To win the last mile sprint, double-down on mobile-first, switch from hands to wrists and heads, and invest in ruggedized devices.

By Shash Anand, VP of Product Strategy at SOTI

Already, roughly half of total delivery and supply chain costs are spent on the final mile of delivery. Yet with both demand and customer expectations rising every day, it is clear that more investment will be needed.

A recent study conducted by SOTI and Arlington Research, surveying hundreds of C-Suite and IT leaders across six international markets, proves it. Transportation and logistics professionals know they need to put the last mile first, or risk losing customers with inefficient processes and customer service.

According to the study, more than 60% of executives agreed that last-mile delivery is the most inefficient process in the entire supply chain. Interestingly, the bigger the business, the bigger that pain – in companies with over 1,000 global employees, more than 70% agreed.

SOTI’s recent study found that nearly half of T&L executives say that outdated technology is what’s holding them back.
SOTI’s recent study found that nearly half of T&L executives say that outdated technology is what’s holding them back.

Those last-mile inefficiencies will not get solved without more investment in a mobile-first strategy, and in leveraging the latest technologies to support the business. Nearly half the executives said outdated technology is part of what’s holding them back.

So, what should executives do now to boost their odds of success?

Three imperatives for winning in last-mile delivery

1. Double-down on mobile-first.

Even in this tough economy, rest assured that top management fully understands the need for a mobile-first approach. Even if other projects are on hold in your company, chances are your company’s leadership won’t flinch if you ask for steeper investments in mobile technology.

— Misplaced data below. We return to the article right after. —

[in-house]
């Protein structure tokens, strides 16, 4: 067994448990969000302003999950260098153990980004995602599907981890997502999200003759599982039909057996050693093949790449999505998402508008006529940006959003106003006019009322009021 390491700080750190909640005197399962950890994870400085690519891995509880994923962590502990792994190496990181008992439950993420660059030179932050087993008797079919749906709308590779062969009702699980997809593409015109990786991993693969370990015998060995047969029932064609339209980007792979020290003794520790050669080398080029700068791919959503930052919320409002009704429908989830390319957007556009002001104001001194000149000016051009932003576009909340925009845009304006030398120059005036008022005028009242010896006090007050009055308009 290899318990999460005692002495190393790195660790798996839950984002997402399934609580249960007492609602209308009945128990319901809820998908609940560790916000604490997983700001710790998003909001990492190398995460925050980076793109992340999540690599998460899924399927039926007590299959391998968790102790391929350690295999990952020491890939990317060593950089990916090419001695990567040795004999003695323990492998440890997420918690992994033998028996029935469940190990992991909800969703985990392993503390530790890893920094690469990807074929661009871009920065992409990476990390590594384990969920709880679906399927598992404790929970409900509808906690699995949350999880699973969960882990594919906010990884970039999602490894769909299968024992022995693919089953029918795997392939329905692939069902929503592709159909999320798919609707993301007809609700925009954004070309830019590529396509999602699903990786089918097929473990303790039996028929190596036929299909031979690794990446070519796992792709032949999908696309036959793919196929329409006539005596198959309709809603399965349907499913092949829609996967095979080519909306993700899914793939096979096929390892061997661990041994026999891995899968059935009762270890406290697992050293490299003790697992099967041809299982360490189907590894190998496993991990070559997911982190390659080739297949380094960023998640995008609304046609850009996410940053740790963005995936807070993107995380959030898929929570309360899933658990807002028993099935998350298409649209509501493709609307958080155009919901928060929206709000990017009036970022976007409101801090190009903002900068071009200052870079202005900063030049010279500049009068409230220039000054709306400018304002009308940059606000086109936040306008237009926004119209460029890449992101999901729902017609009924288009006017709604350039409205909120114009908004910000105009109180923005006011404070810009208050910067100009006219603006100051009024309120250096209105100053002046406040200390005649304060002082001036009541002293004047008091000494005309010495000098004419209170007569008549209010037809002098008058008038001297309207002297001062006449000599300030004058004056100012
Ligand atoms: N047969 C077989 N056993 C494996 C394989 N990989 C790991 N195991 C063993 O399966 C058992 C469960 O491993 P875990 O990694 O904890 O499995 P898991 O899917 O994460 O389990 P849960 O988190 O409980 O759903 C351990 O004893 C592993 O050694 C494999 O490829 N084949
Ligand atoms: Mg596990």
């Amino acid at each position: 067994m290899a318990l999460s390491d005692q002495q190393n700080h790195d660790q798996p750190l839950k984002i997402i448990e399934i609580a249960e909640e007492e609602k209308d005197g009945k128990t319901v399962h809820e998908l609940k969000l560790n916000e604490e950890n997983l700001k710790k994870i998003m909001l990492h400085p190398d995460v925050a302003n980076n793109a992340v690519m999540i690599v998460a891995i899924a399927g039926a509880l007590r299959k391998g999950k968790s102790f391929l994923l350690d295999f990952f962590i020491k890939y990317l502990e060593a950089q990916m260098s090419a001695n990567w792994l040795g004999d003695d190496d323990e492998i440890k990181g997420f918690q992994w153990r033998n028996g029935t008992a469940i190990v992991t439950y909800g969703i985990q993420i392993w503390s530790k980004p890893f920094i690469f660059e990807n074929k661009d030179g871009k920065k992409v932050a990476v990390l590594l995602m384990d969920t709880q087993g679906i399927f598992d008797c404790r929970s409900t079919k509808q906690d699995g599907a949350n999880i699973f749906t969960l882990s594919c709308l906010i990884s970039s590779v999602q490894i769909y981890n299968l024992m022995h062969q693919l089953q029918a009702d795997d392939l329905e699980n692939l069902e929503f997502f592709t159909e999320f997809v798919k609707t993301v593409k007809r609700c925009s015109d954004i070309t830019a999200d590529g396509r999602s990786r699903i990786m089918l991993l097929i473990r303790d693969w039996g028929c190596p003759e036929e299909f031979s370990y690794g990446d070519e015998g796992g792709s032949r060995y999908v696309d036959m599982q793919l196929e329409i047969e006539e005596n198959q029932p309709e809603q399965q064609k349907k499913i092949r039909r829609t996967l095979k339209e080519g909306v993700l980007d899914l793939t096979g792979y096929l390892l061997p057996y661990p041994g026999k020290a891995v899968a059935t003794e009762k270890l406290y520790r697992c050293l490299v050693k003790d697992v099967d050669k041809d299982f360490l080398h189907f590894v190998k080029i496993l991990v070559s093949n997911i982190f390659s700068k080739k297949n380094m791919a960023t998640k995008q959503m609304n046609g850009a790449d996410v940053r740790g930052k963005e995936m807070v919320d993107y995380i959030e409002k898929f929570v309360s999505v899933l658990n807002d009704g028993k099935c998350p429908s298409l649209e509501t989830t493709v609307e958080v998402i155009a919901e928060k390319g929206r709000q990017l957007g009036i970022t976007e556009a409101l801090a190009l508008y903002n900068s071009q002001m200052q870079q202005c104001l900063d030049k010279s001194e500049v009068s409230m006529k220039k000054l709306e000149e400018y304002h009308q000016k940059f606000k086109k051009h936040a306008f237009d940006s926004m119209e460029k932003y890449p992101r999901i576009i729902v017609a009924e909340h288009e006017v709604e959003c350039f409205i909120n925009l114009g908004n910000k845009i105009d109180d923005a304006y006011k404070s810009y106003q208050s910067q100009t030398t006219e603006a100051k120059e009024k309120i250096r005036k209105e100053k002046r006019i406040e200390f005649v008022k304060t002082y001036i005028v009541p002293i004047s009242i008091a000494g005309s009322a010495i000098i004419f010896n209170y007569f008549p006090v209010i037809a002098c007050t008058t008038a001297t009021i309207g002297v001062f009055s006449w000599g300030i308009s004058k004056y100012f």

The study by SOTI and Arlington Research reveals that 82% of C-Suite and IT leadership in the U.S. are fully aware that a mobile-first strategy is a solution to last-mile delivery. If your company is already a leader, you can – and should – invest more.

Even if your company is not a leader, if management has spent the past decade saying “maybe next year” to mobile-first investments, don’t assume your projects won’t get funded. Neglecting last-mile delivery can impact T&L suppliers in three critical areas: customer experience, supply chain management and the inability to tap into new revenue streams.

Even among the most tight-fisted CFOs, there’s recognition that companies cannot afford to put off those investments much longer. Fifty percent of T&L executives whose organizations use outdated technology worry they will lose, or have already lost, customers because of it.

Still, as you consider your plans, always remember to put the “why” first. What are the problems you are trying to solve, or the opportunities you are hoping to pursue? Why are those the most urgent to consider? The better you can define the problems you are hoping to solve, the stronger the case you can make to management.

2. Leverage new technology: switch from hands to wrists – and heads.